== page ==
return CGRectApplyAffineTransform(source, txCompound);
}
case UIImageOrientationDown: { // EXIF #3
  CGAffineTransform txTranslate = CGAffineTransformMakeTranslation(imageSize.width, imageSize.height);
  CGAffineTransform txCompound = CGAffineTransformRotate(txTranslate,M_PI);
  return CGRectApplyAffineTransform(source, txCompound);
}
case UIImageOrientationRight: { // EXIF #6
  CGAffineTransform txTranslate = CGAffineTransformMakeTranslation(0.0, imageSize.width);
  CGAffineTransform txCompound = CGAffineTransformRotate(txTranslate,M_PI + M_PI_2);
  return CGRectApplyAffineTransform(source, txCompound);
}
case UIImageOrientationUp: // EXIF #1 - do nothing
  default: // EXIF 2,4,5,7 - ignore
  return source;
}
}
  ...
UIImage *sourceImage = ... // Our image
 CGRect selectionRect = CGRectMake(100.0, 100.0, 300.0, 400.0);
CGRect transformedRect = TransformCGRectForUIImageOrientation(selectionRect,  sourceImage.imageOrientation, sourceImage.size);
CGImageRef resultImageRef = CGImageCreateWithImageInRect(sourceImage.CGImage, transformedRect);
UIImage *resultImage = [[UIImage alloc] initWithCGImage:resultImageRef];

I have referanced from following link have look for more detail

Best Regards :-)

share|improve this answer
    
Thanks but it doesn't worked either. I used CGRect selectionRect = CGRectMake(0, 0, sourceImage.size.width, sourceImage.size.height); to rotate full image but still it appears 90 degree rotated. Please note that I do this operation after storing image locally in documents folder. Thanks. –  AppleDeveloper Jun 1 '12 at 12:58

I have found the following tips to be hugely useful:

1. natural output is landscape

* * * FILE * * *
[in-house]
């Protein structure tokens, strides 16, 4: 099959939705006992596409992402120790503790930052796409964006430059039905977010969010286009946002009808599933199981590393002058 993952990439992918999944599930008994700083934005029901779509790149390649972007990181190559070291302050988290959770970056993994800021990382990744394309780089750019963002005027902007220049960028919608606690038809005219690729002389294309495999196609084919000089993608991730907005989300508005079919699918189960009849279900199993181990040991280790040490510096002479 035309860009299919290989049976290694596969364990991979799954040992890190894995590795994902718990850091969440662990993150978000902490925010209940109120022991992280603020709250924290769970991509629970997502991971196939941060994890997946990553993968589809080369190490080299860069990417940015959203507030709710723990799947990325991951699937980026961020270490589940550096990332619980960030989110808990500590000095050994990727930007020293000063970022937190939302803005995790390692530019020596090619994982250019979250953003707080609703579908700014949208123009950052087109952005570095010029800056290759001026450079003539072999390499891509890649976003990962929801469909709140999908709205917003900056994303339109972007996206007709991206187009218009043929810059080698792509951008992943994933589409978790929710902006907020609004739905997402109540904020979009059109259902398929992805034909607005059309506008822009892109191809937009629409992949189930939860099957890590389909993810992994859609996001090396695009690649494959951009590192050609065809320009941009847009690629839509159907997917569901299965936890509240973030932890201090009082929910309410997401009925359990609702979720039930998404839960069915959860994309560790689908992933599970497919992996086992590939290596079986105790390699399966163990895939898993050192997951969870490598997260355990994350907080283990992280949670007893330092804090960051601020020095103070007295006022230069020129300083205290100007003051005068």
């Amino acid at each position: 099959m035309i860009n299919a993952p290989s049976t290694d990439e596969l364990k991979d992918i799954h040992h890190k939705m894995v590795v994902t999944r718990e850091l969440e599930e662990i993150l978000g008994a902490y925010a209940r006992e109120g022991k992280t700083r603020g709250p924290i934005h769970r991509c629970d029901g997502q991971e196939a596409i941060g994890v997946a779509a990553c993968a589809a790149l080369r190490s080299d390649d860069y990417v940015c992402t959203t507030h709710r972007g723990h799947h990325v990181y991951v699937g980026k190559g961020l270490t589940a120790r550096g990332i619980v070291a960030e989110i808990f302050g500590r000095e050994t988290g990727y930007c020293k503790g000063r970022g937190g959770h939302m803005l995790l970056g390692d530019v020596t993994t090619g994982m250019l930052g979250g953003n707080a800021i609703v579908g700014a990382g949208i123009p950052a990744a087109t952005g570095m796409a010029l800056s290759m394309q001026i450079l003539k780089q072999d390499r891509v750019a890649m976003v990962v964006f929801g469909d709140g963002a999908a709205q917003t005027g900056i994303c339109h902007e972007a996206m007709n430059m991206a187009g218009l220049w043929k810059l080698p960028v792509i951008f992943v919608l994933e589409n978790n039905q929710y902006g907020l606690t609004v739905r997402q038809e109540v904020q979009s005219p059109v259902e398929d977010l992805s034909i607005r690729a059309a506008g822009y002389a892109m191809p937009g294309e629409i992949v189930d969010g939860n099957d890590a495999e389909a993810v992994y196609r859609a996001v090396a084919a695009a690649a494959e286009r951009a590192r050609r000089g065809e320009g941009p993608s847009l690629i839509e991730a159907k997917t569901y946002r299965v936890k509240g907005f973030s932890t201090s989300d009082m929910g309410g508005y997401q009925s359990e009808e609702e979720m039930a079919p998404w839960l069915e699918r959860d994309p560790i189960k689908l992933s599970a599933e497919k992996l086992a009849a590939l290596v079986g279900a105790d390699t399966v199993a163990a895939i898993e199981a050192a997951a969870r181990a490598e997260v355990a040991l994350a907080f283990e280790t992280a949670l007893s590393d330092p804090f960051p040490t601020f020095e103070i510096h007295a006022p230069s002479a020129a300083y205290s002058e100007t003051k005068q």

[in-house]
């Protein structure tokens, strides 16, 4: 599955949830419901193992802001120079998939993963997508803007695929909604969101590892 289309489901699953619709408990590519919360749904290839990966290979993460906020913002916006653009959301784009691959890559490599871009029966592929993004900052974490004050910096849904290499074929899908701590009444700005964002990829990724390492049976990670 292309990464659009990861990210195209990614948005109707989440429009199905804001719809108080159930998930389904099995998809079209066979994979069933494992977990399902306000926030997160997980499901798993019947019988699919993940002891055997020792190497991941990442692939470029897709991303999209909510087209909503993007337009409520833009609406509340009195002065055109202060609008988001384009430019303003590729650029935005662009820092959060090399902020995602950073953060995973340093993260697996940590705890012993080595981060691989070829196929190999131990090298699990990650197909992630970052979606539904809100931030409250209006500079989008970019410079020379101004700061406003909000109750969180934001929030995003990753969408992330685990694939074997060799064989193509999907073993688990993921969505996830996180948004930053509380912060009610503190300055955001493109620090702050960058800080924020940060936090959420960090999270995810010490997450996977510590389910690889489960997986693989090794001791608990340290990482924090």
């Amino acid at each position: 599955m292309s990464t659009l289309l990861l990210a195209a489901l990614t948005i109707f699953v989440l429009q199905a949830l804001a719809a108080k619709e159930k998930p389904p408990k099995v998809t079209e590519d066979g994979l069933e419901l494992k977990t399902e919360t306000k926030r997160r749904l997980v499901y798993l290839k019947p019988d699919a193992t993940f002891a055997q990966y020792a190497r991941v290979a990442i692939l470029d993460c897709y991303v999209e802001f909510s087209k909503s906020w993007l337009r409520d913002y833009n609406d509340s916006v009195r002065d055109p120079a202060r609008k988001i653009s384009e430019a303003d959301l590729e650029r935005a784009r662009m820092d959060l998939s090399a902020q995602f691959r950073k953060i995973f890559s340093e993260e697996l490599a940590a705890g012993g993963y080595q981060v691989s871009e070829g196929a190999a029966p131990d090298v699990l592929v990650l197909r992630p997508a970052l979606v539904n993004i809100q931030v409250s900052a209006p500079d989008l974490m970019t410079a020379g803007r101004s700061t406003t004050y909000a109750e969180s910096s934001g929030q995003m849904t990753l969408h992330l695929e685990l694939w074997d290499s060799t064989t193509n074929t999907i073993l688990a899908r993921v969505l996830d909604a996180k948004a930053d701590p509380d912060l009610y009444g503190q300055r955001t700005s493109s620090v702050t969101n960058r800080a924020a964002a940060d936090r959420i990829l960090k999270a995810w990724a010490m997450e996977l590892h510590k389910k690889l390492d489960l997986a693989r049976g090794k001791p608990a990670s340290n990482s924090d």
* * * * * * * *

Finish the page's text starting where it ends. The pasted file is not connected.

2. .width / .height ARE affected by .imageOrientation

3 use short dimension rather than .width


(1) the 'natural' output of the camera for stills IS LANDSCAPE.

this is counterintuitive. portrait is the only way offered by UIImagePickerController etc. But you will get UIImageOrientationRight as the "normal" orientation when using the "normal" portrait camera

(The way I remember this - the natural output for video is (of course) landscape; so stills are the same - even though the iPhone is all about portrait.)


(2) .width and .height are indeed affected by the .imageOrientation!!!!!!!!!

Be sure to do this, and try it both ways on your iPhone,

NSLog(@"fromImage.imageOrientation is %d", fromImage.imageOrientation);
NSLog(@"fromImage.size.width  %f   fromImage.size.height  %f",
            fromImage.size.width, fromImage.size.height);

you'll see that the .height and .width swap, "even though" the real pixels are landscape.


(3) simply using the "short dimension" rather than .width, can often solve many problems

I found this to be incredibly helpful. Say you want maybe the top square of the image:

CGRect topRectOfOriginal = CGRectMake(0,0, im.size.width,im.size.width);

that actually won't work, you'll get a squished image, when the camera is ("really") being held landscape.

however if you very simply do this

float shortDimension = fminf(im.size.width, im.size.height);
CGRect topRectOfOriginal = CGRectMake(0,0, shortDimension,shortDimension);

then "everything is fixed" and you actually "do not need to worry about" the orientation flag. Again point (3) is not a cure-all, but it very often does solve all problems.

Hope it helps someone save some time.

share|improve this answer
    
I suppose that in the last example you should use shortDimension somewhere (maybe instead of im.size.width in the second line?) –  furins Aug 30 '14 at 14:03
    
thanks @furins !! –  Joe Blow Aug 30 '14 at 14:21

Also interesting to note is that if you do some transformation yourself, e.g. rotate the image, the orientation is lost, which kinda makes sense, but you may trip over that, too